The European Union has adopted a "blacklist" of 17 tax havens, which could mean they lose access to EU funds and face other sanctions.
The decision was made at a meeting of finance ministers in Brussels as EU authorities move to counter tax avoidance and evasion - having urged dozens of nations to make greater commitments to transparency over the past year.
French finance minister Bruno Le Maire confirmed American Samoa, Bahrain, Barbados, Grenada, Guam, South Korea, Macau, Marshall Islands, Mongolia, Namibia, Palau, Panama, Saint Lucia, Samoa, Trinidad and Tobago, Tunisia and the United Arab Emirates were the countries listed.
A further 47 jurisdictions were included in a "grey" list deemed not currently compliant with EU standards though they had committed to change their tax rules, he added.
"We have adopted at EU level a list of states which are not doing enough to fight tax evasion," he said.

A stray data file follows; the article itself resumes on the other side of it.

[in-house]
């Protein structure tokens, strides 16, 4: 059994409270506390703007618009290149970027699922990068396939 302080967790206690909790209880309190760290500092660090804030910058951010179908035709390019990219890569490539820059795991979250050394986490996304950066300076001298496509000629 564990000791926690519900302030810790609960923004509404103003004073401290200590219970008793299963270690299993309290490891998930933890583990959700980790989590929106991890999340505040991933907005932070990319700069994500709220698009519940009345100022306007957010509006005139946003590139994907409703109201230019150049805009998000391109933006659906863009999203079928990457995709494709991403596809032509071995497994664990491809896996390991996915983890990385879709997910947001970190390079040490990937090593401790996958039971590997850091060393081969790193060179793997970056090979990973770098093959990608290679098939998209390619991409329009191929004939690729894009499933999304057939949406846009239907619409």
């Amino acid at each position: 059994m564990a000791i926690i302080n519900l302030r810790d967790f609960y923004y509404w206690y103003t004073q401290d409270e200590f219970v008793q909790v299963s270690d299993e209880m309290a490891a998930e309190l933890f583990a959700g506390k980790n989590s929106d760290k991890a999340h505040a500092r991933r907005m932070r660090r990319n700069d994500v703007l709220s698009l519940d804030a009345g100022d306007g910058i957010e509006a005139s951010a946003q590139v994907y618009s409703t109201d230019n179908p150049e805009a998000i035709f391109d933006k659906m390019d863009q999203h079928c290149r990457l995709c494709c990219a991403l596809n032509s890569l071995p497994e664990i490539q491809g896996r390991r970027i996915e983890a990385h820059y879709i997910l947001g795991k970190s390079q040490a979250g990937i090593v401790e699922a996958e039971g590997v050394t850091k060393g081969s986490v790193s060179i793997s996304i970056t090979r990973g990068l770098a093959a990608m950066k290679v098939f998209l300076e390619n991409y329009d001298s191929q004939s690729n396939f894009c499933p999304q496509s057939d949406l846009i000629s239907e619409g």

The action is aimed at countering disclosures about the behaviour of companies and individuals - the most recent in the release of the so-called Paradise Papers.
EU states launched a process in February to list tax havens in an attempt to discourage setting up shell structures abroad.
While most are legal, there are concerns illicit activities may be being missed.
The EU said it would decide on what measures, if any, were necessary against the territories on the blacklist in the coming weeks.
Luxembourg's finance minister, Pierre Gramegna, said: "To be on a blacklist is in itself bad enough and of course there will be consequences for these countries."
France is said to be pushing for the toughest response.